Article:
Burnt Caramel Panna Cottas

December 20, 2022
3 Ratings
Photo by Julia Gartland
  • Prep time 6 hours 10 minutes
  • Cook time 30 minutes
  • Serves 6 to 8
Author Notes

Translating literally to “cooked cream,” panna cotta is a classic Italian dessert of cream and sugar set with gelatin. It’s incredibly simple, an oft-unsung dessert hero, and the perfect blank canvas for endless variations—seasonal fruit, chocolate, or infusions of tea or coffee. No matter what flavors you choose, the method remains the same: bring cream (and sometimes milk) and sugar to a boil; add bloomed gelatin, pour the mixture into ramekins or cups, and then refrigerate until set. Some versions of panna cotta are firm enough to be unmolded and some are soft set and served in their cups.

In this (my favorite) version, a dark caramel lines each ramekin, inspired by the gorgeous golden ring of a flan. This panna cotta recipe lets me enjoy the caramel topping without the fuss of a water bath or long bake time, while providing a big wow factor. While this panna cotta will be set and ready to eat after six hours of chilling time, it will be even better after a day or two. The longer the panna cotta has to absorb the caramel, the better!

Working with gelatin can be intimidating to some, but it truly couldn’t be easier. Gelatin needs to be bloomed (or activated) in a small amount of cold water before being dissolved in hot liquid and left to set. The key when blooming gelatin is to use a wide bowl instead of a narrow cup so that the gelatin gets a lot of surface area to spread out over and absorb liquid. Sprinkle it evenly over the water (not in a pile) and let it sit for five minutes—it should dissolve and turn the water to a loose jelly. Next, simply add the hot panna cotta mixture to the gelatin and whisk well to ensure that it fully dissolves.

For a little something extra, a few fresh orange segments served on the side make a lovely pairing.
Zola Gregory

What You'll Need
  • 1 cup plus 6 tablespoons granulated sugar, divided
  • 2 1/2 cups half-and-half
  • 1/2 cup heavy whipping cream
  • 1 pinch kosher salt
  • 2 1/2 teaspoons (1 envelope) gelatin powder
  • 1 teaspoon pure vanilla extract
  1. Select 6 to 8 small or medium heatproof ramekins or glasses; arrange on a tray. Set aside.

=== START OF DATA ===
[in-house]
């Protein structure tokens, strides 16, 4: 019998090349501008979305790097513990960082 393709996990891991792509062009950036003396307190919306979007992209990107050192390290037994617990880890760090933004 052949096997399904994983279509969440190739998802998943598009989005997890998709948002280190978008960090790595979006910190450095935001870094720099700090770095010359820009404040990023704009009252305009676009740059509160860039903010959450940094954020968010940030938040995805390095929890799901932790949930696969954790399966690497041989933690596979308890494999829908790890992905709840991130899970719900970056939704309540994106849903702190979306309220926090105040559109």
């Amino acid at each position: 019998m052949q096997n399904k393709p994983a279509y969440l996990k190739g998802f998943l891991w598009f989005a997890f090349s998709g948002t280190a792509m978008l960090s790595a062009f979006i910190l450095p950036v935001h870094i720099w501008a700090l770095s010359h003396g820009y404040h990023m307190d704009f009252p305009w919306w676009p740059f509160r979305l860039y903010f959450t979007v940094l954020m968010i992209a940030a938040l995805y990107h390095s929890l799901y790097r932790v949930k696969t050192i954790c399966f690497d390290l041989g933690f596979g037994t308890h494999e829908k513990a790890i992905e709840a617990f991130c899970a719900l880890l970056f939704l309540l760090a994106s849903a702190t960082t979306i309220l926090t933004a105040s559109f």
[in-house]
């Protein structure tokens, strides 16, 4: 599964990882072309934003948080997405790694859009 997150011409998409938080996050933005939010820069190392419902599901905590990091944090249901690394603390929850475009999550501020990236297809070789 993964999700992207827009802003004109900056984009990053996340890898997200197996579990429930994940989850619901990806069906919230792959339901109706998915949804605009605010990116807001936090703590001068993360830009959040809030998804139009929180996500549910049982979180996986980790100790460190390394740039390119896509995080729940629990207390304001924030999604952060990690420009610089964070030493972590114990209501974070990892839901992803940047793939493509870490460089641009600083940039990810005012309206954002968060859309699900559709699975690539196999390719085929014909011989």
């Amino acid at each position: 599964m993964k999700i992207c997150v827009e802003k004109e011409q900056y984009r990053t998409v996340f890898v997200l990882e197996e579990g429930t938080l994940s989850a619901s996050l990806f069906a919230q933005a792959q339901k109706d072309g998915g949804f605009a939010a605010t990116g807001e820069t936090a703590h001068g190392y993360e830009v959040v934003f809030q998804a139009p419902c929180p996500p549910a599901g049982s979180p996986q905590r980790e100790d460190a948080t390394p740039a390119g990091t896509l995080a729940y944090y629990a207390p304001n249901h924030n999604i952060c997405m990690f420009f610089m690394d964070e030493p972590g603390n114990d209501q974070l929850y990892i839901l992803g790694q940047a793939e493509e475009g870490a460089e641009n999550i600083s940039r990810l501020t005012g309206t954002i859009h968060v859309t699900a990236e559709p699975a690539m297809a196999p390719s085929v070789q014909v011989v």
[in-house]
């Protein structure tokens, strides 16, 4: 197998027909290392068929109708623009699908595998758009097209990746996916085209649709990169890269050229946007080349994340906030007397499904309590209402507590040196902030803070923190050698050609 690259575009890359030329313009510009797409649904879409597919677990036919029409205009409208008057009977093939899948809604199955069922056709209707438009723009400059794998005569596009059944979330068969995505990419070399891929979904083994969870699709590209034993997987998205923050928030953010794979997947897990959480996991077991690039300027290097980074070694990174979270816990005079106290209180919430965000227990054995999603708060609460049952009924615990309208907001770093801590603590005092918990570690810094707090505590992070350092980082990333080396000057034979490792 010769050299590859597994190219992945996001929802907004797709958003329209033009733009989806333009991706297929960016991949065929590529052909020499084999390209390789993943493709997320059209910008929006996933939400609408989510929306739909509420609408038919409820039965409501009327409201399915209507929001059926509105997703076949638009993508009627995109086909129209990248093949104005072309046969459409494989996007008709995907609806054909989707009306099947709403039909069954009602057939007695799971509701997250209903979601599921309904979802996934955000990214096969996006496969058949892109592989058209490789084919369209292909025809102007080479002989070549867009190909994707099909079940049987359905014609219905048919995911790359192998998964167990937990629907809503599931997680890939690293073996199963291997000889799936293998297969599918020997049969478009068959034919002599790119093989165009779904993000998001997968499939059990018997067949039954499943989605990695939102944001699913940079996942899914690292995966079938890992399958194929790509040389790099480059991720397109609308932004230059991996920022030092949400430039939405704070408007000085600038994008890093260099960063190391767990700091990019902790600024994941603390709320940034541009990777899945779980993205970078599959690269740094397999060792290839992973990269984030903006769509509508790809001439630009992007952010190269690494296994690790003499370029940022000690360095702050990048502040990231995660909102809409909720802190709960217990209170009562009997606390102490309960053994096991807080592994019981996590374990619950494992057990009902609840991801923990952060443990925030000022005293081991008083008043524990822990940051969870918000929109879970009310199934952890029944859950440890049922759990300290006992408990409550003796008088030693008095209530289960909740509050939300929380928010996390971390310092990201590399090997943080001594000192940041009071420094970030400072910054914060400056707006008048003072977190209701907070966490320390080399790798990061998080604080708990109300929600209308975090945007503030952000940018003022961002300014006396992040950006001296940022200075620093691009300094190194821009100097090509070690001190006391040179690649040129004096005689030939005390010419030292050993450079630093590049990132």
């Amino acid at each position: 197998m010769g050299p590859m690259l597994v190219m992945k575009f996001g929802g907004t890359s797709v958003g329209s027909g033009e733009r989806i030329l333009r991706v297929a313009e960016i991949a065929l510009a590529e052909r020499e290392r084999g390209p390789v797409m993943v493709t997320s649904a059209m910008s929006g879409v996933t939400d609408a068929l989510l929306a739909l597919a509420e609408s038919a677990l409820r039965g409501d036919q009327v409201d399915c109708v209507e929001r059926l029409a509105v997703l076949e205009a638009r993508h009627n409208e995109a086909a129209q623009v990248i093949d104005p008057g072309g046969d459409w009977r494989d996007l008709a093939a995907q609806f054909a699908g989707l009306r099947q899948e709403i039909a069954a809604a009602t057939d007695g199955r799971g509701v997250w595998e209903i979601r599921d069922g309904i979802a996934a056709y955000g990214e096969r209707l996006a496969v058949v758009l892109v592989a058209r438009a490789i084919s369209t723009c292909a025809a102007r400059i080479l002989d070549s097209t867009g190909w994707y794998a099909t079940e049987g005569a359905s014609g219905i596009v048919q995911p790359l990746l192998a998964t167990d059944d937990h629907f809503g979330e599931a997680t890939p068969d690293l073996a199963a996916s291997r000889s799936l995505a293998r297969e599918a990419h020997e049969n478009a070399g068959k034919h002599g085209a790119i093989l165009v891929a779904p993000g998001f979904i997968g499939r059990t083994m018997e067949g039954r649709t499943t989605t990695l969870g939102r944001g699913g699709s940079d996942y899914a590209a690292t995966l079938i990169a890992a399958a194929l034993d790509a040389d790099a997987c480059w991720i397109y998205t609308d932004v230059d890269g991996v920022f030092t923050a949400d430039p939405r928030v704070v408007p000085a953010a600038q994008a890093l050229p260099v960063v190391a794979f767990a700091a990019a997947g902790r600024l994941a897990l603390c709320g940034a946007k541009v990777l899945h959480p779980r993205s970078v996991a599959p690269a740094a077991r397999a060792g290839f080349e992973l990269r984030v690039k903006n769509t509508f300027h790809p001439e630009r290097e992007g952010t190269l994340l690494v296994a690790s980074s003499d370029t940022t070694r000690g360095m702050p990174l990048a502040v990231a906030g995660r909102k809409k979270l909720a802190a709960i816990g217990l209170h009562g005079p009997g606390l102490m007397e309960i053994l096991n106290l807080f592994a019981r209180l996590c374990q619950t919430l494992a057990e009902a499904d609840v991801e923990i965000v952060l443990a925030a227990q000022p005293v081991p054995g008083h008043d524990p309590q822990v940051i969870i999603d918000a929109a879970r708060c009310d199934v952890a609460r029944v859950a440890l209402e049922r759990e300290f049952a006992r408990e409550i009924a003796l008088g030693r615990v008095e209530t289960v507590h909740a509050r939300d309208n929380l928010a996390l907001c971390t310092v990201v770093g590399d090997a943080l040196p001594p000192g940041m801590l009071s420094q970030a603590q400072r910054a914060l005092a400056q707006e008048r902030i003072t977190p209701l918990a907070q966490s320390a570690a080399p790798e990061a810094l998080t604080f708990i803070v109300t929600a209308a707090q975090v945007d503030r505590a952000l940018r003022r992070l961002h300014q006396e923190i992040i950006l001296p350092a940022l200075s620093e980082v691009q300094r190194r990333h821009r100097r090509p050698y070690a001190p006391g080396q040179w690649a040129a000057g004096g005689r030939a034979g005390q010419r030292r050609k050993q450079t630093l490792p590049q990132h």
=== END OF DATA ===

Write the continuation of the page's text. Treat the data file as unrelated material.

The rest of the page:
2. Make a dry caramel: Place 1 cup of sugar in a large saucepan and place over medium heat. Once the sugar begins to melt, start stirring it occasionally, using a wooden spoon, to help the sugar melt evenly. Avoid the urge to remove it from the heat as soon as the sugar is melted—the caramel is done once it has turned a deep amber color, by which point it will be smoking lightly, about 10 minutes total (if you’re nervous about burning, turn the heat to low once the sugar has melted, which will take an additional 5 to 7 minutes, but you’ll have more control). Immediately remove the pan from the heat and divide the caramel between the ramekins.
  3. Start the panna cottas. add ¼ cup cold water to the bottom of a large pitcher or bowl with a pouring lip. Sprinkle the gelatin evenly over the surface of the water (not in a pile) and let sit for 5 to 10 minutes or until the gelatin powder is mostly absorbed.
  4. Combine the half-and-half, cream, remaining 6 tablespoons sugar, and salt in a medium saucepan over medium-high heat, stirring occasionally until the mixture comes to a boil—about 5 minutes. Once the cream mixture comes to a boil, remove it from the heat and stir in the vanilla extract. Pour the hot liquid into the pitcher with the gelatin and stir for at least 1 minute to ensure the gelatin fully dissolves.
  5. Divide the hot panna cotta between the ramekins. Gently tap each to remove any air bubbles, then press plastic wrap to the surface of each panna cotta and chill for at least 7 hours or overnight. Store uneaten panna cottas in their ramekins in the refrigerator for up to 3 days.

See what other Food52ers are saying.

  • Zola Gregory
    Zola Gregory
  • Amy

3 Reviews

Amy January 22, 2023
I tried this recipe two times. The first time, I let the caramel go to a dark amber and it tasted burnt and was rock hard in the bottom after being refrigerated with the panna cotta for 12 hrs. The second time, I stopped the caramel earlier, but it also was rock hard in the bottom after almost 20 hrs. The custard is fine and good, but the caramel does not soften and you have a base of hard caramel stuck to the glass.
Zola G. January 22, 2023
Hi Amy, So sorry to hear you had trouble with this recipe! Not all of the caramel will turn to liquid, this is true.

I would recommend unmolding the panna cottas: simply run a butterknife around the insides of the ramekin and invert over a small plate. The liquid caramel will cascade over the inverted panna cotta and the hardened caramel will remain in the ramekin. (For easy cleaning, simply soak the ramekins until the hardened caramel is dissolved).

I hope this helps!
Amy January 22, 2023
thanks for the response. My experience in cleaning the ramekin was that repeated bouts in the microwave followed by boiling water finally cleaned them. It was pretty labor intensive (water alone did not do the trick). The recipe was good, but there is a lot of hardened caramel left in the bottom of the ramekins...